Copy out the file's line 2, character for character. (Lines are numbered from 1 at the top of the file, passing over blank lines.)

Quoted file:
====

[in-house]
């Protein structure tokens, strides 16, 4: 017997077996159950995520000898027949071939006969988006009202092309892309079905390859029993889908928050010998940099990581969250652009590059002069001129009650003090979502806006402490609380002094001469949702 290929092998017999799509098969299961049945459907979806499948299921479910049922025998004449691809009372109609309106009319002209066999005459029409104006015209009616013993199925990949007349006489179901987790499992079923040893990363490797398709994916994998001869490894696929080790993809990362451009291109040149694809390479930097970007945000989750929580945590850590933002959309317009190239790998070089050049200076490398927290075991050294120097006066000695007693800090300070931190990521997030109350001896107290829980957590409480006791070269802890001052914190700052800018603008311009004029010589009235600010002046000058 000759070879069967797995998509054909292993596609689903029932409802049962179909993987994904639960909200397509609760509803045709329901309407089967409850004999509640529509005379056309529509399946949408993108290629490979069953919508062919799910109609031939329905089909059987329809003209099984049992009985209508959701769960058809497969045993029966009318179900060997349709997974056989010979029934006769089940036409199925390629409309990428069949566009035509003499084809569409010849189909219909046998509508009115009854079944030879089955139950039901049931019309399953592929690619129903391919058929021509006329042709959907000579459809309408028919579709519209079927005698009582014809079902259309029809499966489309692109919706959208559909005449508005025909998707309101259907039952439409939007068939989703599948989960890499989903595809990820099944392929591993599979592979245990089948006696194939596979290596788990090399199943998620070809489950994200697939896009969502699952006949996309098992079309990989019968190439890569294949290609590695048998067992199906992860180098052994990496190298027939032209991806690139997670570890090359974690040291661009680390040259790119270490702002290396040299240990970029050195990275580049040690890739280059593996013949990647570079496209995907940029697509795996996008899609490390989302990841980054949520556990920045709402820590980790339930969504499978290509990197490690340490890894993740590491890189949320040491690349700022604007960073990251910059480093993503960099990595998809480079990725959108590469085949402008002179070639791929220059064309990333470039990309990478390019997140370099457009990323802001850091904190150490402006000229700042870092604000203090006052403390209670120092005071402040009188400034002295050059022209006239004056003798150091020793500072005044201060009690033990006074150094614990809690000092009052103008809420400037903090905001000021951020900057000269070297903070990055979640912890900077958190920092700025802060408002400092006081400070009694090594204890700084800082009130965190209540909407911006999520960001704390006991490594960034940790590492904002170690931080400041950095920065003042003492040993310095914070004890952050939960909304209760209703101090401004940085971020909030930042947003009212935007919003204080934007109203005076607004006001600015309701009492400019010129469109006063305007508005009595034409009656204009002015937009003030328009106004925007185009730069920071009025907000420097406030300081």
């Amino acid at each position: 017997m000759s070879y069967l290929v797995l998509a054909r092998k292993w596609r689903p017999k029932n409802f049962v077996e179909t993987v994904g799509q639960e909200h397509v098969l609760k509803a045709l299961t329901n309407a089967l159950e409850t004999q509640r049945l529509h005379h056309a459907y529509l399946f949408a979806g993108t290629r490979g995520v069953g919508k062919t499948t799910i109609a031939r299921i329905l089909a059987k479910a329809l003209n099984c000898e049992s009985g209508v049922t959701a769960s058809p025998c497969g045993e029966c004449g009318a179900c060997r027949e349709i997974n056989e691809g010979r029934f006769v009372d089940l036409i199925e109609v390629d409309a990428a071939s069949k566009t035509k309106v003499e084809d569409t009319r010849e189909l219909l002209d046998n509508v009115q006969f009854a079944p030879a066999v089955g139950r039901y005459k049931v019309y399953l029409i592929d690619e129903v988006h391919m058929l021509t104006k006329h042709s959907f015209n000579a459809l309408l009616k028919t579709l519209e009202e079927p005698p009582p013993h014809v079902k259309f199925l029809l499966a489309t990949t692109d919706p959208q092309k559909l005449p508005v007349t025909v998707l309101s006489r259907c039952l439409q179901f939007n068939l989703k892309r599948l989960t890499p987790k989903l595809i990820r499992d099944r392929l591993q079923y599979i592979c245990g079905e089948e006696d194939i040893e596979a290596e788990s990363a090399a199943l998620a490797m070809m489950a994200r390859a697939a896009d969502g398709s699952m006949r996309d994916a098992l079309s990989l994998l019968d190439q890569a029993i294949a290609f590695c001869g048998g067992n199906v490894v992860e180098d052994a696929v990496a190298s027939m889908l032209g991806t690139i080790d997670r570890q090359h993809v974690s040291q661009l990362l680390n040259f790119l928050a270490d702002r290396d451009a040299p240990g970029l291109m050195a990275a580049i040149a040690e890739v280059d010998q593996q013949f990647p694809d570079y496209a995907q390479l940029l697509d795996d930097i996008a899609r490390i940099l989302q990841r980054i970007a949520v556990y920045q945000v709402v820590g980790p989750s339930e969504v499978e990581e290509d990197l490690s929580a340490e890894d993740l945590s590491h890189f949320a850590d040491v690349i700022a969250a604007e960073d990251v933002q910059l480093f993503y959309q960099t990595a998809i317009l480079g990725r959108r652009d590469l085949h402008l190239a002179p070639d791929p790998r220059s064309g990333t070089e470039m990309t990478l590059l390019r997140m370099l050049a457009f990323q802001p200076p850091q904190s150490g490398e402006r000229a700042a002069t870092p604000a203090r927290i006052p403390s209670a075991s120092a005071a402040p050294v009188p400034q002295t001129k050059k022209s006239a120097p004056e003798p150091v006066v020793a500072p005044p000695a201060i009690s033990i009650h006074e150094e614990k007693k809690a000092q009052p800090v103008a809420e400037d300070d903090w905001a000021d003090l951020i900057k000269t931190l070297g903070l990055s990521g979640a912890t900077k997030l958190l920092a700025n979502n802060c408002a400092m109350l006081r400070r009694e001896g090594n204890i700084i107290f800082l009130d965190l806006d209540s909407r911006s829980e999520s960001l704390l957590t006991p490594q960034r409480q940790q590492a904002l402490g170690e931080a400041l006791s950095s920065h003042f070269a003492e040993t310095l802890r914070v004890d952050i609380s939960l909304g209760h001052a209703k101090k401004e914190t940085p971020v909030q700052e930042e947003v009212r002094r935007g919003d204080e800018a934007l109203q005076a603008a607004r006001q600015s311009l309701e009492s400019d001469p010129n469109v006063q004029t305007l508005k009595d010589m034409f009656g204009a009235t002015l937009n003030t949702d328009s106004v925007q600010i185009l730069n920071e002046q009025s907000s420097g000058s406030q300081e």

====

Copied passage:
């Protein structure tokens, strides 16, 4: 017997077996159950995520000898027949071939006969988006009202092309892309079905390859029993889908928050010998940099990581969250652009590059002069001129009650003090979502806006402490609380002094001469949702 290929092998017999799509098969299961049945459907979806499948299921479910049922025998004449691809009372109609309106009319002209066999005459029409104006015209009616013993199925990949007349006489179901987790499992079923040893990363490797398709994916994998001869490894696929080790993809990362451009291109040149694809390479930097970007945000989750929580945590850590933002959309317009190239790998070089050049200076490398927290075991050294120097006066000695007693800090300070931190990521997030109350001896107290829980957590409480006791070269802890001052914190700052800018603008311009004029010589009235600010002046000058 000759070879069967797995998509054909292993596609689903029932409802049962179909993987994904639960909200397509609760509803045709329901309407089967409850004999509640529509005379056309529509399946949408993108290629490979069953919508062919799910109609031939329905089909059987329809003209099984049992009985209508959701769960058809497969045993029966009318179900060997349709997974056989010979029934006769089940036409199925390629409309990428069949566009035509003499084809569409010849189909219909046998509508009115009854079944030879089955139950039901049931019309399953592929690619129903391919058929021509006329042709959907000579459809309408028919579709519209079927005698009582014809079902259309029809499966489309692109919706959208559909005449508005025909998707309101259907039952439409939007068939989703599948989960890499989903595809990820099944392929591993599979592979245990089948006696194939596979290596788990090399199943998620070809489950994200697939896009969502699952006949996309098992079309990989019968190439890569294949290609590695048998067992199906992860180098052994990496190298027939032209991806690139997670570890090359974690040291661009680390040259790119270490702002290396040299240990970029050195990275580049040690890739280059593996013949990647570079496209995907940029697509795996996008899609490390989302990841980054949520556990920045709402820590980790339930969504499978290509990197490690340490890894993740590491890189949320040491690349700022604007960073990251910059480093993503960099990595998809480079990725959108590469085949402008002179070639791929220059064309990333470039990309990478390019997140370099457009990323802001850091904190150490402006000229700042870092604000203090006052403390209670120092005071402040009188400034002295050059022209006239004056003798150091020793500072005044201060009690033990006074150094614990809690000092009052103008809420400037903090905001000021951020900057000269070297903070990055979640912890900077958190920092700025802060408002400092006081400070009694090594204890700084800082009130965190209540909407911006999520960001704390006991490594960034940790590492904002170690931080400041950095920065003042003492040993310095914070004890952050939960909304209760209703101090401004940085971020909030930042947003009212935007919003204080934007109203005076607004006001600015309701009492400019010129469109006063305007508005009595034409009656204009002015937009003030328009106004925007185009730069920071009025907000420097406030300081």